Gov. Pat Quinn apparently didn't have the stomach to tell it like it is.
An energized and optimistic Gov. Pat Quinn extolled the state's virtues Wednesday as he delivered his State of the State address to members of the House and Senate.
"Abraham Lincoln once said, 'I like to see a man proud of the place in which he lives. I like to see a man live so that his place will be proud of him,'" Quinn said. "After three years of hard work and tough decisions, Illinois is back on course. And Illinois is a place that we can be proud to claim as our own."
It is, of course, important for leaders to demonstrate a confident air as they confront difficult problems. But the best leaders — President Franklin Roosevelt among them — had enough respect for the public to be clear about the challenges that lie ahead. People have to know the nature of the problems they face if they are to join in an effort to solve them.
That's why Quinn's lack of candor was so disappointing, even if not at all surprising. It was an exercise either in self-delusion or political trickery.
Illinois is not moving ahead. It's going backward at a staggering pace.
Anticipating criticism of gubernatorial cheer-leading, Quinn's office let it be known that he would address the state's more intractable problems in his upcoming budget address. But, seriously, how can this state's chief executive officer deliver an address that purports to discuss the status of our ship of state without mentioning Illinois' woeful budget problems?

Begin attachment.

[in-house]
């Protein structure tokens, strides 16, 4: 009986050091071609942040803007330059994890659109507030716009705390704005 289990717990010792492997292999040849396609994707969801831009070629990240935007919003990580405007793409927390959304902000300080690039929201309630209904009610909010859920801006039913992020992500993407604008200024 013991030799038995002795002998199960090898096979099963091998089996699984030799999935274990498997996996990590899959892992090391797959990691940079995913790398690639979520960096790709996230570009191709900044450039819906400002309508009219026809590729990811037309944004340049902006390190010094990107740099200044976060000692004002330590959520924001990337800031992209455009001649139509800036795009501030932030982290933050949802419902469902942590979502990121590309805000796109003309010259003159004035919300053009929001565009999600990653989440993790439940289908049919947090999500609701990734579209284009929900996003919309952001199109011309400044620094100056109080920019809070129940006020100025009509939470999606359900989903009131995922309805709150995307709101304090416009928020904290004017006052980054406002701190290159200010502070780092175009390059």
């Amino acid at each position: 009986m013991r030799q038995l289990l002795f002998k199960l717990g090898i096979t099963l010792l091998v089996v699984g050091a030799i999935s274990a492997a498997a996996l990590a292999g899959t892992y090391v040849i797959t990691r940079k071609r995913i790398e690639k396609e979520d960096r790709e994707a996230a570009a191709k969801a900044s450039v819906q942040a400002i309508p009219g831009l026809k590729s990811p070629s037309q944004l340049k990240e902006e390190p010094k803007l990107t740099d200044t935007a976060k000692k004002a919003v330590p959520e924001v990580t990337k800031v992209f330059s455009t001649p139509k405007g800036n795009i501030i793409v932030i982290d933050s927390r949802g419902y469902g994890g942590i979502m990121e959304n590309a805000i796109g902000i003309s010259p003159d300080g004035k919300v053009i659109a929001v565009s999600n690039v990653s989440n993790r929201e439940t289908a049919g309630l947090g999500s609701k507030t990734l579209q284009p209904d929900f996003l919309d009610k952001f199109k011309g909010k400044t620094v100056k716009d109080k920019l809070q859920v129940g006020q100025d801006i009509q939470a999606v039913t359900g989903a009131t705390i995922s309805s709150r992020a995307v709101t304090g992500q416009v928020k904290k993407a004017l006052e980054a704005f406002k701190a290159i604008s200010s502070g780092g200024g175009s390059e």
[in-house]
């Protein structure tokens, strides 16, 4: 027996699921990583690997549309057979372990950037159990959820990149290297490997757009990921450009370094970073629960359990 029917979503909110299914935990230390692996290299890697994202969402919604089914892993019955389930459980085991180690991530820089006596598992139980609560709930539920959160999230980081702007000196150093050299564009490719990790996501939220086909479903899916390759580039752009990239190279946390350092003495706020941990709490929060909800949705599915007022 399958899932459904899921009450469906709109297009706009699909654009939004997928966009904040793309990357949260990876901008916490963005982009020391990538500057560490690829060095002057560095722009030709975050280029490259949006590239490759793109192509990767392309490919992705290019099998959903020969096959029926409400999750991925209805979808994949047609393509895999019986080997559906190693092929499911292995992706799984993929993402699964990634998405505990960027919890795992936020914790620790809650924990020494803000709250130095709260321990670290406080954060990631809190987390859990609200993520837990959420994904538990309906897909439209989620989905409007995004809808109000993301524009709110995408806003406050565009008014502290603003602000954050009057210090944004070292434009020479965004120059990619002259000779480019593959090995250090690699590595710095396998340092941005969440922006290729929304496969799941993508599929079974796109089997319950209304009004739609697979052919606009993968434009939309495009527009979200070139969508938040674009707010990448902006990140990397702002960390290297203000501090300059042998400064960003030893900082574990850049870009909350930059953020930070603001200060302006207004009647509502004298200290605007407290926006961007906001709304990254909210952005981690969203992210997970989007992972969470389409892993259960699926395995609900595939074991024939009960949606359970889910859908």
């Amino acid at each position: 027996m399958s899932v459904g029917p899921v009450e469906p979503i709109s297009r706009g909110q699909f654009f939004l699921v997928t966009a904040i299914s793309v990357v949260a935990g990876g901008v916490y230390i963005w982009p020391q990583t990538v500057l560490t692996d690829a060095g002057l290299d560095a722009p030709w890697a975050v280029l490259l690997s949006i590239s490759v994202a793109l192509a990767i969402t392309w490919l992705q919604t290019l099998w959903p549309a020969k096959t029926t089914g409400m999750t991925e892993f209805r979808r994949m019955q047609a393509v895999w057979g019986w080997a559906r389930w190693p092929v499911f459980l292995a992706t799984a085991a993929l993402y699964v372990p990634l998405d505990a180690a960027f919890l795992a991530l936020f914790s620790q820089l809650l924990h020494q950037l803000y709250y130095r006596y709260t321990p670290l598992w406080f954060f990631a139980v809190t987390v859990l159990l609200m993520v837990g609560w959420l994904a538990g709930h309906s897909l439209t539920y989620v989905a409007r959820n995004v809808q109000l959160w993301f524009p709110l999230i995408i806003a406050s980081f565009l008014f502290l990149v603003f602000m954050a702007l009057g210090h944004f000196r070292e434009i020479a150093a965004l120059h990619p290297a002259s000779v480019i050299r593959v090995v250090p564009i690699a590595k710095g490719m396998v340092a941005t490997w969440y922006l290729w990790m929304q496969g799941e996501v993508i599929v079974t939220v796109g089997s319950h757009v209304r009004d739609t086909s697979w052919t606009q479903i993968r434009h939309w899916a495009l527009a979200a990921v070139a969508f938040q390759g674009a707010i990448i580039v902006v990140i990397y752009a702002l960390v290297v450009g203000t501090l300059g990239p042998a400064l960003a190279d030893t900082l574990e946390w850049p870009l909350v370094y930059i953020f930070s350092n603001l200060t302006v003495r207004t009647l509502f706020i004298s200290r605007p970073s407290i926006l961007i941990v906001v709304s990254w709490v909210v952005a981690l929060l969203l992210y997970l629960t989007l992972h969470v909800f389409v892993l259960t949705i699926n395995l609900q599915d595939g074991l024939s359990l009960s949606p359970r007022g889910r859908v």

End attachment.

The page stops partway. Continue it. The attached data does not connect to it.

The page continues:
Finances drive public policy. No program — and Quinn talked about a lot of programs — is worth discussing if the money is not there to pay for it.
Just a few days ago, the Civic Federation of Chicago released an analysis of the state's finances that indicate the state's unpaid bills will quadruple, from $9.2 billion now to $35 billion within five years. That's fiscal Armageddon. The report attributed most of the expected increase to skyrocketing spending in support of public employee pensions and Medicaid.
Those who pay attention to government in Illinois will remember that the January 2011 increases in the state's personal and corporate income taxes were premised on the need to pay the state's unpaid bills. Well, that's not only not happening, but circumstances are getting dramatically worse.
Quinn didn't mention that bit of bad news.
Instead, he talked about ... tax cuts? Yes, tax cuts to encourage businesses to hire unemployed veterans, a child tax credit for families with children and elimination of the natural gas utility tax for businesses and family.
That would be fine if Illinois was flush. But the state is drowning in debt, verging on complete dysfunction.
Quinn did acknowledge that "we must have Medicaid reform and public pension reform in the coming year." But he did not say why.
There is much in Illinois that is good and worth pointing out, and Quinn did a commendable job pointing out positive changes that have occurred during his three-plus years in office. But State of the State addresses should be a time for straight talk about the future, and Quinn's address did not come close.